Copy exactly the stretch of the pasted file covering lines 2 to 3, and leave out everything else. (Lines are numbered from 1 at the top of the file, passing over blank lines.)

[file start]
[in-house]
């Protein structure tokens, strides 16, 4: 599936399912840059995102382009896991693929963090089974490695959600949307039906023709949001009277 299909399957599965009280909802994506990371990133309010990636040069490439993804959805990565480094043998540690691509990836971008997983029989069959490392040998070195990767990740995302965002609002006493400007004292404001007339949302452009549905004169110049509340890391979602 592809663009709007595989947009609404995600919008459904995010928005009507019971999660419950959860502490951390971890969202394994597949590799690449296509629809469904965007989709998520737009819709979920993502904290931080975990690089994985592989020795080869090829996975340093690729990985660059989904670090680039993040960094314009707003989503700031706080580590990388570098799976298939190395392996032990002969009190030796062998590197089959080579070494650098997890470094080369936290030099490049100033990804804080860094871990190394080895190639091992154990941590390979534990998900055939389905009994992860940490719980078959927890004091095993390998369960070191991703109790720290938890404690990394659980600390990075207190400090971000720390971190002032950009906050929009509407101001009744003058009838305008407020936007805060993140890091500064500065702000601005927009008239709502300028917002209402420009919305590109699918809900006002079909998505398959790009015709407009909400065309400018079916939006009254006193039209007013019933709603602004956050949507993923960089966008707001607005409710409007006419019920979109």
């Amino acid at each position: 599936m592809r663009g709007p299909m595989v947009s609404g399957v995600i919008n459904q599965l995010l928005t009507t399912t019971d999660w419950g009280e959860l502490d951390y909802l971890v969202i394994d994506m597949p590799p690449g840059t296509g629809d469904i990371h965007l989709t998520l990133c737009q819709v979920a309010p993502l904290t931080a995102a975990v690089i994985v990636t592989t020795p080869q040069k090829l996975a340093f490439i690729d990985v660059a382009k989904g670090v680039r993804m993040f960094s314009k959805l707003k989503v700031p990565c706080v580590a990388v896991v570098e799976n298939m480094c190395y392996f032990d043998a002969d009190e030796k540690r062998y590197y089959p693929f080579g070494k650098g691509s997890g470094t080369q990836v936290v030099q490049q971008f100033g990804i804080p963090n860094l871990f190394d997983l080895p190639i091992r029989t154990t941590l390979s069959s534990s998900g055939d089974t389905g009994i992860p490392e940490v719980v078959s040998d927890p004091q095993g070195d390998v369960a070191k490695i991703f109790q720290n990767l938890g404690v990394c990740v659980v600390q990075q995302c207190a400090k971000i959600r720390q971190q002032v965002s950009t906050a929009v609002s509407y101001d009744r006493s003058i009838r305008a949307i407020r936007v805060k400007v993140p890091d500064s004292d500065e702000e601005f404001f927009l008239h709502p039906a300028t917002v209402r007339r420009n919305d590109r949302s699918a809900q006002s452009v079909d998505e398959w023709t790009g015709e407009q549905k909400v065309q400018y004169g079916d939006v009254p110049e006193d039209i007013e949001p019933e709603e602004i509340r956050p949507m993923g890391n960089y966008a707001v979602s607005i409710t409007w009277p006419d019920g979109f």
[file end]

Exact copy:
């Protein structure tokens, strides 16, 4: 599936399912840059995102382009896991693929963090089974490695959600949307039906023709949001009277 299909399957599965009280909802994506990371990133309010990636040069490439993804959805990565480094043998540690691509990836971008997983029989069959490392040998070195990767990740995302965002609002006493400007004292404001007339949302452009549905004169110049509340890391979602 592809663009709007595989947009609404995600919008459904995010928005009507019971999660419950959860502490951390971890969202394994597949590799690449296509629809469904965007989709998520737009819709979920993502904290931080975990690089994985592989020795080869090829996975340093690729990985660059989904670090680039993040960094314009707003989503700031706080580590990388570098799976298939190395392996032990002969009190030796062998590197089959080579070494650098997890470094080369936290030099490049100033990804804080860094871990190394080895190639091992154990941590390979534990998900055939389905009994992860940490719980078959927890004091095993390998369960070191991703109790720290938890404690990394659980600390990075207190400090971000720390971190002032950009906050929009509407101001009744003058009838305008407020936007805060993140890091500064500065702000601005927009008239709502300028917002209402420009919305590109699918809900006002079909998505398959790009015709407009909400065309400018079916939006009254006193039209007013019933709603602004956050949507993923960089966008707001607005409710409007006419019920979109």
């Amino acid at each position: 599936m592809r663009g709007p299909m595989v947009s609404g399957v995600i919008n459904q599965l995010l928005t009507t399912t019971d999660w419950g009280e959860l502490d951390y909802l971890v969202i394994d994506m597949p590799p690449g840059t296509g629809d469904i990371h965007l989709t998520l990133c737009q819709v979920a309010p993502l904290t931080a995102a975990v690089i994985v990636t592989t020795p080869q040069k090829l996975a340093f490439i690729d990985v660059a382009k989904g670090v680039r993804m993040f960094s314009k959805l707003k989503v700031p990565c706080v580590a990388v896991v570098e799976n298939m480094c190395y392996f032990d043998a002969d009190e030796k540690r062998y590197y089959p693929f080579g070494k650098g691509s997890g470094t080369q990836v936290v030099q490049q971008f100033g990804i804080p963090n860094l871990f190394d997983l080895p190639i091992r029989t154990t941590l390979s069959s534990s998900g055939d089974t389905g009994i992860p490392e940490v719980v078959s040998d927890p004091q095993g070195d390998v369960a070191k490695i991703f109790q720290n990767l938890g404690v990394c990740v659980v600390q990075q995302c207190a400090k971000i959600r720390q971190q002032v965002s950009t906050a929009v609002s509407y101001d009744r006493s003058i009838r305008a949307i407020r936007v805060k400007v993140p890091d500064s004292d500065e702000e601005f404001f927009l008239h709502p039906a300028t917002v209402r007339r420009n919305d590109r949302s699918a809900q006002s452009v079909d998505e398959w023709t790009g015709e407009q549905k909400v065309q400018y004169g079916d939006v009254p110049e006193d039209i007013e949001p019933e709603e602004i509340r956050p949507m993923g890391n960089y966008a707001v979602s607005i409710t409007w009277p006419d019920g979109f």